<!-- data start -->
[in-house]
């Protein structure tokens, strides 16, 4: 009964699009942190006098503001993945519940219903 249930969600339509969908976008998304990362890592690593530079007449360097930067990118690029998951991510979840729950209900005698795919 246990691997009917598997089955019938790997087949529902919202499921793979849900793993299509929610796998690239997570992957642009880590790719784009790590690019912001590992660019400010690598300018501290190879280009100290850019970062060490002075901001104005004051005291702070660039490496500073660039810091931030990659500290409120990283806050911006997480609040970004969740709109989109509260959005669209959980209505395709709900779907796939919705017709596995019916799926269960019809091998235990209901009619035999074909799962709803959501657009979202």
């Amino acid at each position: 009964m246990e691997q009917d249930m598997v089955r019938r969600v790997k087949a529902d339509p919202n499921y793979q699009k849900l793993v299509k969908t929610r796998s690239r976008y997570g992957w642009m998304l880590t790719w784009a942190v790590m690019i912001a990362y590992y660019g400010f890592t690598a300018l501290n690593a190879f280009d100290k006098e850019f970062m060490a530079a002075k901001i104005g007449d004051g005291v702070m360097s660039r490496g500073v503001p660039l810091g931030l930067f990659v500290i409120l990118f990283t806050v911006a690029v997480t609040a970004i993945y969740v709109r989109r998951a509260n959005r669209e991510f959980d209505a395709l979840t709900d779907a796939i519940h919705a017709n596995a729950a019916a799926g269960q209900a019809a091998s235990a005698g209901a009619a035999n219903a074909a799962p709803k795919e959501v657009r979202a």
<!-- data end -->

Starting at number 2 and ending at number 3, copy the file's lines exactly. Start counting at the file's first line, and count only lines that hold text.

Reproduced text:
């Protein structure tokens, strides 16, 4: 009964699009942190006098503001993945519940219903 249930969600339509969908976008998304990362890592690593530079007449360097930067990118690029998951991510979840729950209900005698795919 246990691997009917598997089955019938790997087949529902919202499921793979849900793993299509929610796998690239997570992957642009880590790719784009790590690019912001590992660019400010690598300018501290190879280009100290850019970062060490002075901001104005004051005291702070660039490496500073660039810091931030990659500290409120990283806050911006997480609040970004969740709109989109509260959005669209959980209505395709709900779907796939919705017709596995019916799926269960019809091998235990209901009619035999074909799962709803959501657009979202």
């Amino acid at each position: 009964m246990e691997q009917d249930m598997v089955r019938r969600v790997k087949a529902d339509p919202n499921y793979q699009k849900l793993v299509k969908t929610r796998s690239r976008y997570g992957w642009m998304l880590t790719w784009a942190v790590m690019i912001a990362y590992y660019g400010f890592t690598a300018l501290n690593a190879f280009d100290k006098e850019f970062m060490a530079a002075k901001i104005g007449d004051g005291v702070m360097s660039r490496g500073v503001p660039l810091g931030l930067f990659v500290i409120l990118f990283t806050v911006a690029v997480t609040a970004i993945y969740v709109r989109r998951a509260n959005r669209e991510f959980d209505a395709l979840t709900d779907a796939i519940h919705a017709n596995a729950a019916a799926g269960q209900a019809a091998s235990a005698g209901a009619a035999n219903a074909a799962p709803k795919e959501v657009r979202a």